Cadres told to heed the people

PUBLISHED : Wednesday, 15 April, 2009, 12:00am
UPDATED : Thursday, 27 July, 2017, 9:00am

The Communist Party's central office and the State Council have issued three directives urging local government officials to have direct dialogue with the public and solve problems promptly, mainland media said.

Analysts saw the move as an attempt by the central authorities to cool public anger, which had been fuelled by the remarks of a Peking University professor who said 99 per cent of the people petitioning the government were mentally ill and should be admitted to institutions.

Central China Television announced yesterday that 'the Central Party General Office and State Council General Office' had jointly issued the directives, one of which urged 'governmental officials at all levels to regularly receive petitioners'.

'Party and governmental officials from the central to the local levels should all be organised to go down to grass-roots areas to supervise urgent problems on the spot and listen to public opinions promptly,' the second directive urged, according to the CCTV report.

Officials also needed to solve 'internal contradictions' in such a way as to 'enhance governing power and contribute to a harmonious society', CCTV said.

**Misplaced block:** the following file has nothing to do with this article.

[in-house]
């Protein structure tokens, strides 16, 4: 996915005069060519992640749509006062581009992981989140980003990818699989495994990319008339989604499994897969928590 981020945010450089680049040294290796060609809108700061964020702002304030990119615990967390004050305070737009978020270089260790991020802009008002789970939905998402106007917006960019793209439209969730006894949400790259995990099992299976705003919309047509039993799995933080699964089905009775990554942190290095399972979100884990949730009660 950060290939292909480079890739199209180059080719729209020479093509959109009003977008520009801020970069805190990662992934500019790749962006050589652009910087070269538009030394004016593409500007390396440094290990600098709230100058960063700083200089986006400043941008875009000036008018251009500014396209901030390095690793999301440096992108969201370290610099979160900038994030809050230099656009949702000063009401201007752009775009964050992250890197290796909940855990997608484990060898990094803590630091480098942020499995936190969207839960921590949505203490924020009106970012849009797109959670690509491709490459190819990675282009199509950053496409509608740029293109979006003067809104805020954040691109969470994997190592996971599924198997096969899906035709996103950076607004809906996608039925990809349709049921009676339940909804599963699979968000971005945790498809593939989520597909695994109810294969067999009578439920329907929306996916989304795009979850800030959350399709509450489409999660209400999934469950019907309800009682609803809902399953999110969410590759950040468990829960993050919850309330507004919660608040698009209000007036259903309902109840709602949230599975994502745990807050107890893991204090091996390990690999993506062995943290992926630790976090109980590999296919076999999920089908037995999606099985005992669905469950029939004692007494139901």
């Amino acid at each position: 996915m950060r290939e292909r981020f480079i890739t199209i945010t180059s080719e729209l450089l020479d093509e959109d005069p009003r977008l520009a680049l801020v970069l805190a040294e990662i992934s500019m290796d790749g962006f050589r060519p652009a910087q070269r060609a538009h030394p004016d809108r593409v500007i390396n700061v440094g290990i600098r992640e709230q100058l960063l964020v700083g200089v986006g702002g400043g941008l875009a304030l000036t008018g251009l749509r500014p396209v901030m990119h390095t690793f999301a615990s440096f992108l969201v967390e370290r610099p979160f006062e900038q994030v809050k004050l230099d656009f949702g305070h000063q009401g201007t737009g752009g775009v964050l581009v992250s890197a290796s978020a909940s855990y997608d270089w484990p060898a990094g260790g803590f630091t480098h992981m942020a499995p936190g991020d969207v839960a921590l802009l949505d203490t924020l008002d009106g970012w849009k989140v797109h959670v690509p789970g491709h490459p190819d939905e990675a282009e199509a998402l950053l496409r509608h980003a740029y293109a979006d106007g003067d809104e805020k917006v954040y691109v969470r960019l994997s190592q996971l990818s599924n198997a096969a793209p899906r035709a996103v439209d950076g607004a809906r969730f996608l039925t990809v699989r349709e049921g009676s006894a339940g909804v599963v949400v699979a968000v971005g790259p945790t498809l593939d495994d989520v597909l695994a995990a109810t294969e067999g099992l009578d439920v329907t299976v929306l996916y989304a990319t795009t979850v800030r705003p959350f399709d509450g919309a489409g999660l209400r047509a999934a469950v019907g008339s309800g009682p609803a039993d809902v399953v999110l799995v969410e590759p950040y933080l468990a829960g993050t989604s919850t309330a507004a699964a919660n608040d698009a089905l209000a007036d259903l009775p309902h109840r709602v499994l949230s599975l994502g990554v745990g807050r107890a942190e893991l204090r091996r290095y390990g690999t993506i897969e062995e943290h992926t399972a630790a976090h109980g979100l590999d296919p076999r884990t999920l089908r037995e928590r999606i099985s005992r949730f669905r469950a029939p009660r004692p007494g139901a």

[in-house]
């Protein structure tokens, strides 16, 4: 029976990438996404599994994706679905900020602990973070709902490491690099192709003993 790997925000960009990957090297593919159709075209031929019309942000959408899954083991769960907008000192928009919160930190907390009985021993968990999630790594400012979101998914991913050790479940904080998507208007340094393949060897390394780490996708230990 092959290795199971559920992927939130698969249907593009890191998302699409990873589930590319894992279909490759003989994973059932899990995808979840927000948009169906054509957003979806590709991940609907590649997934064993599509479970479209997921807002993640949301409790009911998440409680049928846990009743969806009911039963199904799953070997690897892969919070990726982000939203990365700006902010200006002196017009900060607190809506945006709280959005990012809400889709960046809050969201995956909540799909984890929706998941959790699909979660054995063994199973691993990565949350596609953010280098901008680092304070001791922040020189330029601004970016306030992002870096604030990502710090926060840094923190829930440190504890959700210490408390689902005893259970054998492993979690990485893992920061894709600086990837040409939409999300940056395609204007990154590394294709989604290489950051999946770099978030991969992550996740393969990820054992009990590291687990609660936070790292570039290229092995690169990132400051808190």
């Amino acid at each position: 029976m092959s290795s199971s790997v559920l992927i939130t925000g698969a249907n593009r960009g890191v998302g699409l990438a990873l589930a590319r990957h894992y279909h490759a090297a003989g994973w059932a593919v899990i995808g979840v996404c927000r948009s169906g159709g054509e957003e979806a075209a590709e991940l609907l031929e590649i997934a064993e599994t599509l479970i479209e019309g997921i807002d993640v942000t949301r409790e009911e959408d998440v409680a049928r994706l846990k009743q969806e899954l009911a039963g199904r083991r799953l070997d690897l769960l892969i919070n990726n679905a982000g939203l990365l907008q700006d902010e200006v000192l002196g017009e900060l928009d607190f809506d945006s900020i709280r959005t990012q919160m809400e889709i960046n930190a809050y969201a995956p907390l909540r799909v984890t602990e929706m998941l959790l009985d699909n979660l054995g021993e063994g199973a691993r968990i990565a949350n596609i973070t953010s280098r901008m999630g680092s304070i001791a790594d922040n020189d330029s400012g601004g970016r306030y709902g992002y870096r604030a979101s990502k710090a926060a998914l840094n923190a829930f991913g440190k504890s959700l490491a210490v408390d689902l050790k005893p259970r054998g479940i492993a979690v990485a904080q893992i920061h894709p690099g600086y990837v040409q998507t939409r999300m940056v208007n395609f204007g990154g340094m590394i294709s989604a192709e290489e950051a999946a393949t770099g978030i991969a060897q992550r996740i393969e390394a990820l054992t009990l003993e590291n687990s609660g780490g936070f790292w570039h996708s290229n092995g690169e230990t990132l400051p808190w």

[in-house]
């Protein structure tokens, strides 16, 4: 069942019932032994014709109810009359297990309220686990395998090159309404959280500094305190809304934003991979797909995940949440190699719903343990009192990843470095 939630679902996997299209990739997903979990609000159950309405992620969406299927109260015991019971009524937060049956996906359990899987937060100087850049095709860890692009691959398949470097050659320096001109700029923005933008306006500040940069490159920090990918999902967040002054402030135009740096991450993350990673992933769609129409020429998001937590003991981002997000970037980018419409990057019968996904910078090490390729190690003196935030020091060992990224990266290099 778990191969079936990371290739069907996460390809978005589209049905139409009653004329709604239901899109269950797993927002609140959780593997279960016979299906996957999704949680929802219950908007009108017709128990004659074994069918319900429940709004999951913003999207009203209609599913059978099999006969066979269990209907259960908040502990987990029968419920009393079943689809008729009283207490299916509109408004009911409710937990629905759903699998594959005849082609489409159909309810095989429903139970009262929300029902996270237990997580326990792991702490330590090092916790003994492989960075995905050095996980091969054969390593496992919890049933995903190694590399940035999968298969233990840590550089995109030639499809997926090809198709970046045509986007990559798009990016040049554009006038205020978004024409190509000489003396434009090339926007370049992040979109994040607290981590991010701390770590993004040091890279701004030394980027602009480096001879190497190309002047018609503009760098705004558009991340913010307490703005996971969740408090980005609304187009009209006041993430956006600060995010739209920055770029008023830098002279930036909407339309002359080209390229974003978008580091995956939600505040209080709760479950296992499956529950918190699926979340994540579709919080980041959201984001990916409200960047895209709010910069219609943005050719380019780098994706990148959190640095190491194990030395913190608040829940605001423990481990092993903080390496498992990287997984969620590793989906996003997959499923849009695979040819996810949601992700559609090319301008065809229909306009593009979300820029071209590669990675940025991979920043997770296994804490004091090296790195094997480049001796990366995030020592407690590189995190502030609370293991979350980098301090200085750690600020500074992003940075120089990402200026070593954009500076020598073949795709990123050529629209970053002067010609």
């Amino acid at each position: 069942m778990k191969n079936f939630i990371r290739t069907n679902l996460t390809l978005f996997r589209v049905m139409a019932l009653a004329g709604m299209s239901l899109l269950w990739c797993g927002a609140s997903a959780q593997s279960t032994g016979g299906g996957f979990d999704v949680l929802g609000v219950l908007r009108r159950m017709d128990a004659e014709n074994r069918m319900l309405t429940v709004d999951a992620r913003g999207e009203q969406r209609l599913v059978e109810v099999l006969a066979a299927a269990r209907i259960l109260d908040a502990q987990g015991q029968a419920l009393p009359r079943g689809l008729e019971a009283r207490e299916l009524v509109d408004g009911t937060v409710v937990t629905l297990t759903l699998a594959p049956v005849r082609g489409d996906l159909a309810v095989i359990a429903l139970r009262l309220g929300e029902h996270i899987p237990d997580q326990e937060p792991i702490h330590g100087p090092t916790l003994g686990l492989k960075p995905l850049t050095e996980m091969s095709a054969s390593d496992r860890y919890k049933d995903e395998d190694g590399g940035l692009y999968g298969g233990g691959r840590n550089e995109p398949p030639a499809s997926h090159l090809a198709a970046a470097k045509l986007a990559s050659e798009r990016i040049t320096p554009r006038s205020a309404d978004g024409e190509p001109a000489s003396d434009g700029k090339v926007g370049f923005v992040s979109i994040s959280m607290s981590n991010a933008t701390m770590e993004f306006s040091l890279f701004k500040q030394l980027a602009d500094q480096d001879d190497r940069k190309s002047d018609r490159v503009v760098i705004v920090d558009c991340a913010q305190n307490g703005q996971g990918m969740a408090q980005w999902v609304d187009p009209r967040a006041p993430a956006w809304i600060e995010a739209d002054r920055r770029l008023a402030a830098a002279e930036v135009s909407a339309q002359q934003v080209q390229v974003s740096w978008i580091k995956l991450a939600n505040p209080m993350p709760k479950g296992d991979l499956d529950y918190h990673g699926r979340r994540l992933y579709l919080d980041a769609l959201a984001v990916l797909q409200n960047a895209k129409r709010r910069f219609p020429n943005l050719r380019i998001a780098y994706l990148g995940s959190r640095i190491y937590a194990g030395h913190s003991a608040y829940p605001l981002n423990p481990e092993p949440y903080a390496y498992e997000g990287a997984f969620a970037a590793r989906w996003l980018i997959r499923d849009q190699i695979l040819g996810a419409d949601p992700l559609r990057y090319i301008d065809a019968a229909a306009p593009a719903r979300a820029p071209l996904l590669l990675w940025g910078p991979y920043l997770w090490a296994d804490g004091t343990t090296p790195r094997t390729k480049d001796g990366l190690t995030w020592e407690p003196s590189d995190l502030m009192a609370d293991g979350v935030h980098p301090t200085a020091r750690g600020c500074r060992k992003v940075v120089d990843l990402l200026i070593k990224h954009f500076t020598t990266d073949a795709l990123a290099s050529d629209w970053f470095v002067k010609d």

Peking University professor Sun Dongdong's comments, which were published by China Newsweek last month, triggered outrage among petitioners, who flock to Beijing by the thousands after local governments ignore their complaints.

The incident was a reflection of the petition system, in which people skip local governments and swarm to central governmental departments in the capital to appeal for justice or complain about local authorities' violations of their rights.

Renmin University political scientist Zhang Ming said the directives were a temporary solution to cope with the anger among petitioners and the public as a whole.

'Such directives should soothe public anger for a period of time, and also by urging local officials to have direct dialogue with petitioners, some of their complaints might be solved,' Professor Zhang said.

'This way, the central authorities should relieve themselves of the pressure of facing enormous numbers of petitioners flocking to the capital.'

But Professor Zhang said the directives could not solve the petition disputes and the social problems caused by systemic woes, including injustice, official corruption and abuse of administrative power.

Beijing Institute of Technology commentator Hu Xingdou said the directives showed the central authorities' determination to maintain social stability in a sensitive year, with the 20th anniversary of the Tiananmen incident on June 4 and the 60th anniversary of founding of the People's Republic of China on October 1.